Oncology patient navigators: Removing barriers to getting well

July 09, 2020
The Foundation
8 min read


When patients hear the words, “You have cancer,” they can feel any number of emotions, and it can understandably be overwhelming. Patients may have questions about their health and treatment. They may have concerns about affording their care. They may wonder what resources are available in our community. Mount Nittany Health understands that when you have cancer, the only thing you should have to focus on is getting well. That’s why the health system offers oncology patient navigation services at no charge for those who need them.

“Our role is to remove barriers to our patients’ care,” shares Leslie Finton, MSW, oncology patient navigator. “Our goal is to ensure there are no barriers to receiving treatment. I tell patients and caregivers, ‘I want to lift all of this off of you so you don’t have to worry about the details.’”

The team of oncology patient navigators at Mount Nittany Health are advocates and guides for a patient’s journey through their cancer care. Assistance is tailored to the patient and their family’s personalized needs. As examples, patient navigators can help:

  • Guide patients through the healthcare system
  • Direct patients and their families to local resources and support systems
  • Coordinate transportation to and from treatments and medical appointments
  • Address questions about insurance and patient assistance programs, work with patients to resolve financial barriers related to being uninsured or under-insured, and assist patients with applying to local and national organizations that may provide financial assistance
  • Connect patients with appropriate resources for information about healthcare, including clinical trials and second opinions, as well as, treatment side effects and nutrition needs
  • Coordinate care by communicating with members of the patient’s medical team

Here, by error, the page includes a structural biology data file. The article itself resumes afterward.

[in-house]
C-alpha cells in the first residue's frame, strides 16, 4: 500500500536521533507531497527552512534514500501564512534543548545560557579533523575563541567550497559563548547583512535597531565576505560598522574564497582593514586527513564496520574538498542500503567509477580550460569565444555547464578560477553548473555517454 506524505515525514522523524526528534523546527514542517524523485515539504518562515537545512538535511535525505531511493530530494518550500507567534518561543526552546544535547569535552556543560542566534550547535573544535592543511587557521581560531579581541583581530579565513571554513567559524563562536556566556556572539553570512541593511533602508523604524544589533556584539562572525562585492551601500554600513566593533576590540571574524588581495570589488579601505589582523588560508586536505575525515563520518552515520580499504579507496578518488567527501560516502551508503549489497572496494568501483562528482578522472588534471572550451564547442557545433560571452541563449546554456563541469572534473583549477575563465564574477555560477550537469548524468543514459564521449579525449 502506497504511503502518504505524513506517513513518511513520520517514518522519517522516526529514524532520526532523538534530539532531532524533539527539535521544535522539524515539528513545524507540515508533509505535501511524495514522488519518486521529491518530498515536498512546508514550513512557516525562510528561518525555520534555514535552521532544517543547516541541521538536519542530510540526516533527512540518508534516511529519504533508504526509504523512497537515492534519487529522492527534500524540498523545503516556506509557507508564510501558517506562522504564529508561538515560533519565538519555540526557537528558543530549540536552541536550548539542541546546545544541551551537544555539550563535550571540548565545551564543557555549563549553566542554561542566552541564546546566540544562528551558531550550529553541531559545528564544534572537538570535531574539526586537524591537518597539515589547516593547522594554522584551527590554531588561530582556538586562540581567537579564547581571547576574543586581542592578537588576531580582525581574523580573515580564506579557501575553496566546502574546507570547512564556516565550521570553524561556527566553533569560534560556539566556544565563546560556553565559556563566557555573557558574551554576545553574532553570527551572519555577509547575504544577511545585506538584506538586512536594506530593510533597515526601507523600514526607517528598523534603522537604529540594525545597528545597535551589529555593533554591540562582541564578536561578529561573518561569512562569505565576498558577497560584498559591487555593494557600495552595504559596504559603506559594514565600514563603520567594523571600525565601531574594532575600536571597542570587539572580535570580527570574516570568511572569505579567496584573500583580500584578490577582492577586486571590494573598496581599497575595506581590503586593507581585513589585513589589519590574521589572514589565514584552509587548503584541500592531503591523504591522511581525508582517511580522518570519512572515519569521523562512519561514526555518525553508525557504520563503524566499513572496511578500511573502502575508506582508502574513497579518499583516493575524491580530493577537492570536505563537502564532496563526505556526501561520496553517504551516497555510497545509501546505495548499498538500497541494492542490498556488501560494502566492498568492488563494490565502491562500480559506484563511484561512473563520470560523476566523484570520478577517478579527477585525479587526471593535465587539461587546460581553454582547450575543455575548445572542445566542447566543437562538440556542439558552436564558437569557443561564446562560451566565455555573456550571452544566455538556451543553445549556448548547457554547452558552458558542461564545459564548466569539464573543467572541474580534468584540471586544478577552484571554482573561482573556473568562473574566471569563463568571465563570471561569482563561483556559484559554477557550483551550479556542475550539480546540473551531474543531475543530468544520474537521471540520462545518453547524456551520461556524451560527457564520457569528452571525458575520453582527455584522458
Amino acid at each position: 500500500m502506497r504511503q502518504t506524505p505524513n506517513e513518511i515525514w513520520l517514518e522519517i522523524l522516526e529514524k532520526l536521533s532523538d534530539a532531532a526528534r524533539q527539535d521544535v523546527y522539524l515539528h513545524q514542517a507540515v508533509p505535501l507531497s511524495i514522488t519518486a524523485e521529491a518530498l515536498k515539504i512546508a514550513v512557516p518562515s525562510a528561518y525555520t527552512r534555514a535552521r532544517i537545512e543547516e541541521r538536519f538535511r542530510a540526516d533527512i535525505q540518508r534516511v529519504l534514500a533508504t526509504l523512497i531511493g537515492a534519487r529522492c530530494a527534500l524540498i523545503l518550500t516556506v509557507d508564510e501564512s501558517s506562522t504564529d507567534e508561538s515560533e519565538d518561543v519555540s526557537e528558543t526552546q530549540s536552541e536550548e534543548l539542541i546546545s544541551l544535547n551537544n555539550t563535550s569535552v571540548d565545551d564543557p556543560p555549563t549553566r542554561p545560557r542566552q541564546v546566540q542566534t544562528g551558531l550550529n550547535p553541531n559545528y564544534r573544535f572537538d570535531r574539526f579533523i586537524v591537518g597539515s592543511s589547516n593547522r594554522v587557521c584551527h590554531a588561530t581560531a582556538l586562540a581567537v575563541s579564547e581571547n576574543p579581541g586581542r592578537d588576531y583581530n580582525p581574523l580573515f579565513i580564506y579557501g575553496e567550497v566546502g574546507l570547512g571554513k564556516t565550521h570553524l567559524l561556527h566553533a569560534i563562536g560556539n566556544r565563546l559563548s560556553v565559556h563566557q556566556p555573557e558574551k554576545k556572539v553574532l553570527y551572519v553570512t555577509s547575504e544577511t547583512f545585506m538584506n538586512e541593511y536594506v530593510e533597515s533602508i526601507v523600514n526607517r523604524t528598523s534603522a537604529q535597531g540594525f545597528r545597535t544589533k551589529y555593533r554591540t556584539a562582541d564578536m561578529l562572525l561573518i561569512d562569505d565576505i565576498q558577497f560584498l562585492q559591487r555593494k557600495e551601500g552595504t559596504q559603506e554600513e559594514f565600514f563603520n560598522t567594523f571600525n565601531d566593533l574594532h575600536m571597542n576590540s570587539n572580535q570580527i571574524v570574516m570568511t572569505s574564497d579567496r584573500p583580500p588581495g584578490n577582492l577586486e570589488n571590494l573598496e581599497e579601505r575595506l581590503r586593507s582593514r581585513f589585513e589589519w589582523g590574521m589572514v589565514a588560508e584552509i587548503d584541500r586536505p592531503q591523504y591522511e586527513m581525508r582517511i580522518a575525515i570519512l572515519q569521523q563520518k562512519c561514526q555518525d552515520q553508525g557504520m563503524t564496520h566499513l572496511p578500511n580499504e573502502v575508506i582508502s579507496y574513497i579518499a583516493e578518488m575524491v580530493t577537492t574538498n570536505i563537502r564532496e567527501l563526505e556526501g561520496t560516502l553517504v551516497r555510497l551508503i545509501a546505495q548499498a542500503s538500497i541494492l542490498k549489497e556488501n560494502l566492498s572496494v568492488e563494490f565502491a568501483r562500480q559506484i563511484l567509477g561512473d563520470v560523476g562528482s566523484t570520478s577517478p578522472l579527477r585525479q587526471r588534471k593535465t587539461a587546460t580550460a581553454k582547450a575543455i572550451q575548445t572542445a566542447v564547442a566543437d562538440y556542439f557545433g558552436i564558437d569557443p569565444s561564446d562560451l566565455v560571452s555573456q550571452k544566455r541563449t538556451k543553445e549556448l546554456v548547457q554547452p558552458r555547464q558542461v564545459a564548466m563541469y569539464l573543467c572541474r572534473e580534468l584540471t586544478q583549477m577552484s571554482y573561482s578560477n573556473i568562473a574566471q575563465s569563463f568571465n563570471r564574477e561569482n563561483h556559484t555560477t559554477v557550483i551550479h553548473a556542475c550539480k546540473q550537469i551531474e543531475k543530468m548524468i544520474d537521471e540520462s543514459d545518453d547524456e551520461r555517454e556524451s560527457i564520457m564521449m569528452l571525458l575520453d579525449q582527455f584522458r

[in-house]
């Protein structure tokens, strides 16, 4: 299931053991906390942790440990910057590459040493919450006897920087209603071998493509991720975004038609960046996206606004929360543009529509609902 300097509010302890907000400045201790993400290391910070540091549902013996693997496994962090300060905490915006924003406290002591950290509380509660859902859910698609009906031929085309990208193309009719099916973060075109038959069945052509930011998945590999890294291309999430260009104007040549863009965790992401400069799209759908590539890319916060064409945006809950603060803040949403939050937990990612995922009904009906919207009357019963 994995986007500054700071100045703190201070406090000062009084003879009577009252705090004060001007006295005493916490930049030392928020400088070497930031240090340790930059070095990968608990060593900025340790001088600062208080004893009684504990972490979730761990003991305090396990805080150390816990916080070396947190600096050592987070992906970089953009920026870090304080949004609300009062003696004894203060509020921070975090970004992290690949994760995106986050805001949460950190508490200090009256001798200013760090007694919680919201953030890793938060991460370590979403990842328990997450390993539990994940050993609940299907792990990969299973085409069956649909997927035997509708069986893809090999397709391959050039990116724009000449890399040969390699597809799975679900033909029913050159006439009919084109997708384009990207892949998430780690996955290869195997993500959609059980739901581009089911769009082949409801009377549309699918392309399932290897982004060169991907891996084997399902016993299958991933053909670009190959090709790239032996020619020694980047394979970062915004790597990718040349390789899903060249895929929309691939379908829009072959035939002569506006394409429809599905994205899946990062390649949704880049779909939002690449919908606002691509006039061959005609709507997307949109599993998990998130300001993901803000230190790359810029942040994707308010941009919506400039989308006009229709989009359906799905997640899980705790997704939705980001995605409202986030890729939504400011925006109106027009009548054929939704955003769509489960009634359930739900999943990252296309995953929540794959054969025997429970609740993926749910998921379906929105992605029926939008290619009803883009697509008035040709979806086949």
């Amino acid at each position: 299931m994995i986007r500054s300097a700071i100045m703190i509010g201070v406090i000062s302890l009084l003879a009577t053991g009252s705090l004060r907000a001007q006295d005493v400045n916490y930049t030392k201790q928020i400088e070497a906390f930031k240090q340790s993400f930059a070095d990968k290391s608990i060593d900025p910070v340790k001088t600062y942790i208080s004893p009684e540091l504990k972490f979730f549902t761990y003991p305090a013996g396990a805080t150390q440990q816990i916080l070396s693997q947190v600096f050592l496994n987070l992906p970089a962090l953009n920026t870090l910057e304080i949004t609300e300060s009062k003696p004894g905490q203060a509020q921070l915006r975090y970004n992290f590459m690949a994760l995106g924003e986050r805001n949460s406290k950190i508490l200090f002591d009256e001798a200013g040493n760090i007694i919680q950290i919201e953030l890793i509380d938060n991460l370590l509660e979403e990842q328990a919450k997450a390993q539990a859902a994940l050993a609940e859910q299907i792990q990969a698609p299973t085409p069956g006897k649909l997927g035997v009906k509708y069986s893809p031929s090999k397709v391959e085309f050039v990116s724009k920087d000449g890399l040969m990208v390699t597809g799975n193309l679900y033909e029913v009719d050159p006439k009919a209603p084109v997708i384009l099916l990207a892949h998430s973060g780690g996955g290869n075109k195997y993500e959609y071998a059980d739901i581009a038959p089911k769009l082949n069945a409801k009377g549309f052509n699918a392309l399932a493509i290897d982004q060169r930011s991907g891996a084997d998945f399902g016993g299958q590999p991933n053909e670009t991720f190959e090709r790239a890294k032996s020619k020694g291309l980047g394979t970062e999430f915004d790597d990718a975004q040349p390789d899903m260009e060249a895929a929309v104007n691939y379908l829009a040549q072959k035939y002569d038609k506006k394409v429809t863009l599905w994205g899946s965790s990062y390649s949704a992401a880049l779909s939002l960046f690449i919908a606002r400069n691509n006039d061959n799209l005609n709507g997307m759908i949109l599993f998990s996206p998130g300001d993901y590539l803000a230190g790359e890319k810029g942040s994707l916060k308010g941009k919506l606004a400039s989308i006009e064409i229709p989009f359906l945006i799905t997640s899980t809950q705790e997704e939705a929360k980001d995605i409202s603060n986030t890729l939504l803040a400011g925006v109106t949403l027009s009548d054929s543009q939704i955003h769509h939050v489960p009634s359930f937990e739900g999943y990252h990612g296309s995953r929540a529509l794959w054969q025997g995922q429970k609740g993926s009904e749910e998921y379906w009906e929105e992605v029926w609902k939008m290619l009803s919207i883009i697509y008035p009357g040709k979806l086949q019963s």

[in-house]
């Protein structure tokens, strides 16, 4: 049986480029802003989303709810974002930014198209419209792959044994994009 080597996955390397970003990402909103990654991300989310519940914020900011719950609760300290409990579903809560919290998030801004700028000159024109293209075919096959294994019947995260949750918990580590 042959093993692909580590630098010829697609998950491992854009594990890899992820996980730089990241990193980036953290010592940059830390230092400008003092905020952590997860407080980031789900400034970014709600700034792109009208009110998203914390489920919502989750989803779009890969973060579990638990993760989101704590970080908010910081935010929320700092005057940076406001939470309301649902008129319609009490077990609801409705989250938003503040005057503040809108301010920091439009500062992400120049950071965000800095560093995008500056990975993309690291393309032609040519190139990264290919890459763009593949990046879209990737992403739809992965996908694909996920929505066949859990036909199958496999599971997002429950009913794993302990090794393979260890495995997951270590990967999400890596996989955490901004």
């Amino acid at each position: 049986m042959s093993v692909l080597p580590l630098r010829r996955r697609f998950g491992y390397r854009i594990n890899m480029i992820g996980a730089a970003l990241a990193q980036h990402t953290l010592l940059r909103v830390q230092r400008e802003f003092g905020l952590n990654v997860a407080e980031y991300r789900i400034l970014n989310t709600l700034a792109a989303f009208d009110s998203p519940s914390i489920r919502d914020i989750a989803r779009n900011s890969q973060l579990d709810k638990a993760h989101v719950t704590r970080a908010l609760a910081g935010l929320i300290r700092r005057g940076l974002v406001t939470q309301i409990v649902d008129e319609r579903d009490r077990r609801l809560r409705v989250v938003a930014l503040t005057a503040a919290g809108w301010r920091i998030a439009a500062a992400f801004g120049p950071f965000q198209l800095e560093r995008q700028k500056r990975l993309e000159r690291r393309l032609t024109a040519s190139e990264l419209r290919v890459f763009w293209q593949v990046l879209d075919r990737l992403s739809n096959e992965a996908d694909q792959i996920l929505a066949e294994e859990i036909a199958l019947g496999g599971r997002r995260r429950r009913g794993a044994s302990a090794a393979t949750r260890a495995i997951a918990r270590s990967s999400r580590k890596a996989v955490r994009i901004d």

Patient navigators serve as the common link to the various resources and information individuals facing cancer may need. They are a single point of contact for any questions or barriers that may arise. Because research increasingly indicates that patient navigation improves clinical outcomes by overcoming patient and system barriers, Mount Nittany Health is especially grateful for the longstanding and dedicated philanthropic support for this program.

One such philanthropic partner is Team Ream. Team Ream, a local not for profit, is dedicated to providing support and assistance to families affected by a life-threatening illness, including cancer. Team Ream has donated more than $150,000 for direct patient support via the Team Ream Fund. The fund’s guidelines allow patient navigators to use these financial resources to remove specific barriers to care, such as transportation challenges or expenses for treatment.

Pink Zone, since its inception, has focused their donations on supporting the breast cancer navigation program, ensuring that breast cancer patients can access care. Just this year, Pink Zone partnered with The Kay Yow Cancer Fund, financing the navigation program work with underserved women with any cancer diagnosis.

Patient navigator services are not just for patients but are also for their family and friends. “Our role is as much to support the caregiver as the patient,” Finton shares. “We do whatever we can to remove the barriers for the patient. The team we put together to do that just depends on the individual.”

Though physicians and other care team members often refer to individuals, patients and others can reach out on their own as well.

When asked what the biggest reasons are patients either hesitate or don’t participate in the service, Finton supplies a quick response, “One reason: Knowledge that we exist.” Last year, the patient navigators served 500 patients through 1,500 unique interventions. That’s 1,500 barriers removed so patients can focus on getting well. But Finton knows the need is greater.

“We are a free service to our patients. We get them the care they need,” she says. “It shows that the health system not only cares about treating patients medically, but as a whole person. We want people to know navigation exists to remove their barriers and allow them to focus on getting treatment. We are here.”

If you are a person facing a cancer diagnosis or know someone that could benefit from speaking with a patient navigator, please reach out.

Learn more about oncology patient navigators, Kristen Sides and Leslie Finton, and the work they do in these informational videos.

For patient navigator contact information and to view our library of local and national cancer support services, visit mountnittany.org//specialty/oncology/support-services.

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